George Romney A Complete Catalogue of His Paintings Alex Kidson

Publication date:
15 Jul 2015
Paul Mellon Centre
960 pages: 305 x 254mm
350 color + 1600 b-w illus.
Sales territories:

This magnificent catalogue, in three volumes and with nearly 2,000 illustrations, will restore George Romney (1734–1802) to his long-overdue position – with his contemporaries Reynolds and Gainsborough – as a master of 18th-century British portrait painting. The product of impressive and thorough research undertaken over the course of 20 years, Alex Kidson asserts Romney’s status as one of the greatest British painters, whose last catalogue raisonné was published over 100 years ago. In more than 1,800 entries, many supported by new photography, Kidson aims to solve longstanding issues of attribution, distinguishing genuine pictures by Romney from works whose traditional attribution to him can no longer be supported. The author’s insights are guided by rich primary source material on Romney—including account books, ledgers, and sketchbooks—as well as secondary sources such as prints after lost works, newspaper reports and reviews, and writings by Romney’s contemporaries.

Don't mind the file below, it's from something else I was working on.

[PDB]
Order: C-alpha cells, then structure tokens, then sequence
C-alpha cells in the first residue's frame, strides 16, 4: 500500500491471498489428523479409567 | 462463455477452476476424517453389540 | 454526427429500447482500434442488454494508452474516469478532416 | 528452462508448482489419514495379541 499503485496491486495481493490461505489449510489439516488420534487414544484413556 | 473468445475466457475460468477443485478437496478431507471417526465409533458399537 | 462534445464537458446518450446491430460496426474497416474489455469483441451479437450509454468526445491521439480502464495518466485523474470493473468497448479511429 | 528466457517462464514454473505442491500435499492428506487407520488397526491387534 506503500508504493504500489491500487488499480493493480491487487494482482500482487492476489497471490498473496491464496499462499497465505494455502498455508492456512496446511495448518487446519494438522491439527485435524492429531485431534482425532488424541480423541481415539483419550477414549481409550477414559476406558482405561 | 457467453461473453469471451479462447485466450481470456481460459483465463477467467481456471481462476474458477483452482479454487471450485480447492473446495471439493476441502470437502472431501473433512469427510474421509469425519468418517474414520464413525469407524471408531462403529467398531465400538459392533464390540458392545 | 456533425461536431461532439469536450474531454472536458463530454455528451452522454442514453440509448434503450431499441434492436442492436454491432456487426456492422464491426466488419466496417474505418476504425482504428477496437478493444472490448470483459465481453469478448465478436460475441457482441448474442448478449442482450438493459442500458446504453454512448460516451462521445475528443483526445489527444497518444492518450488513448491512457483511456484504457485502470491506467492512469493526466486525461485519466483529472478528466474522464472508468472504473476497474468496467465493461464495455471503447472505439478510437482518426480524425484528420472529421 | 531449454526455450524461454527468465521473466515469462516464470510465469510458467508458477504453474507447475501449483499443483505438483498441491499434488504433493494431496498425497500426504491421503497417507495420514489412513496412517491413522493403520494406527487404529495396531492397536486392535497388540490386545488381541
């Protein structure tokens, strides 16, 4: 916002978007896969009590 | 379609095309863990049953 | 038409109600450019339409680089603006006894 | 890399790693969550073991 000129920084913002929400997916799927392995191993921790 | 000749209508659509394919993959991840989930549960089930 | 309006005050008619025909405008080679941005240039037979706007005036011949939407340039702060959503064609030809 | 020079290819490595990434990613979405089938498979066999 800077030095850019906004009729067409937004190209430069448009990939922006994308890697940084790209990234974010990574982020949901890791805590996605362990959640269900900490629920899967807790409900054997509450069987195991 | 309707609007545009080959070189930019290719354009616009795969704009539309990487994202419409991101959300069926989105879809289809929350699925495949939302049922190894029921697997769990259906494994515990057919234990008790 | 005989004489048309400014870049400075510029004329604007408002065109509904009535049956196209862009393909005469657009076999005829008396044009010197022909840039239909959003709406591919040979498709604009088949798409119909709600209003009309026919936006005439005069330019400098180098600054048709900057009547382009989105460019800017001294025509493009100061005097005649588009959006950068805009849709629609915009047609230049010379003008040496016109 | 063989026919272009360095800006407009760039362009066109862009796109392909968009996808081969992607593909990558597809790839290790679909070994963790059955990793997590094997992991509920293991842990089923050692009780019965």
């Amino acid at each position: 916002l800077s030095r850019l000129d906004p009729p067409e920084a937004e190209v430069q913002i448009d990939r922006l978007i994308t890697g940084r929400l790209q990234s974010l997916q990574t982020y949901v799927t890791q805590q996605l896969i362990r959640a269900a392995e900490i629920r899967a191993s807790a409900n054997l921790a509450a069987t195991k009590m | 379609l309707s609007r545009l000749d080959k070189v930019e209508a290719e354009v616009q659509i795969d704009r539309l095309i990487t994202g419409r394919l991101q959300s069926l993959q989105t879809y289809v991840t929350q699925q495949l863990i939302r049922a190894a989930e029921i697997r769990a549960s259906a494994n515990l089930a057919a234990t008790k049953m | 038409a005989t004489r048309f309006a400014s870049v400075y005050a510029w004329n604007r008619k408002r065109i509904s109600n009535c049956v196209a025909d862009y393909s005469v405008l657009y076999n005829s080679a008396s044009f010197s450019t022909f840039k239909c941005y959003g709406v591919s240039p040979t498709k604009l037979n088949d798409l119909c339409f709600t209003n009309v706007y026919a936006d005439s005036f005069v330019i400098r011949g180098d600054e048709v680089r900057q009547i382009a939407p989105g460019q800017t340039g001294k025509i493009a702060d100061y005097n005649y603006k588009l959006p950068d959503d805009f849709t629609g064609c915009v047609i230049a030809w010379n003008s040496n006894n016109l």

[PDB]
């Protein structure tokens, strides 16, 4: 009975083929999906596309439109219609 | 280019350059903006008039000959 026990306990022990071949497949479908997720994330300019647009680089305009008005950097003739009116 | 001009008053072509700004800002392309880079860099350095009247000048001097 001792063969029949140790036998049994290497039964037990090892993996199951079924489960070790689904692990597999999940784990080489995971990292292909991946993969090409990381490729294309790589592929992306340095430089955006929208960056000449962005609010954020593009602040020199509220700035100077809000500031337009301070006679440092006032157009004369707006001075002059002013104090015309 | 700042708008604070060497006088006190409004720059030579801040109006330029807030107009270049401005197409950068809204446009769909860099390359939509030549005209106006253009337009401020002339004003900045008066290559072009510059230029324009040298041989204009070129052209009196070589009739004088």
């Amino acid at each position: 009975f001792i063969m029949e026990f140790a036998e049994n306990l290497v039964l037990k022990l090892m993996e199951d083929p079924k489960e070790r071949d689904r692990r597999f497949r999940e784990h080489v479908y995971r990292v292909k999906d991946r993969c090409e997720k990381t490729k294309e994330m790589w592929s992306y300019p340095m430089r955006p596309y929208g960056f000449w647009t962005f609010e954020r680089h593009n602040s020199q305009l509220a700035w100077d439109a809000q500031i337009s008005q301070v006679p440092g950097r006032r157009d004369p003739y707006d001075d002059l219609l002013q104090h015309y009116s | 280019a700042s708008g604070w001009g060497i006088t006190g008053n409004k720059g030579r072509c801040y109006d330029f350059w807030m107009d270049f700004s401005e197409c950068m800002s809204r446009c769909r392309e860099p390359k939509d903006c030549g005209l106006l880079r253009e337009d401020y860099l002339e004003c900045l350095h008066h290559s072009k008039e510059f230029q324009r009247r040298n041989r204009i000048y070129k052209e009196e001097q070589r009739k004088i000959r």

Alex Kidson is special projects fellow, Paul Mellon Centre for Studies in British Art, and was curator of the 2002 bicentennial exhibition George Romney 1734–1802.

“Alex Kidson’s catalogue has many virtues: It corrects erroneous, and reveals hitherto unknown, attributions; it chronicles how commissions were carried out; and it meticulously trawls account books, ledgers, sketchbooks, newspaper reports, reviews, and the writings of Romney’s contemporaries to supply the contemporary background for an oeuvre that spans nearly 2,000 portraits. But it also shows how Romney [brought] an altogether new inventiveness and élan to portraiture.”—Edward Short, Weekly Standard

“There is no doubting Kidson’s heroic achievement in producing this catalogue, which has been designed and edited to an exceptionally high standard… By his meticulous research and with his fair-minded assessments Kidson has clearly placed Romney back on his pedestal in the pantheon of great British artists of the eighteenth century.”—Stephen Lloyd, Burlington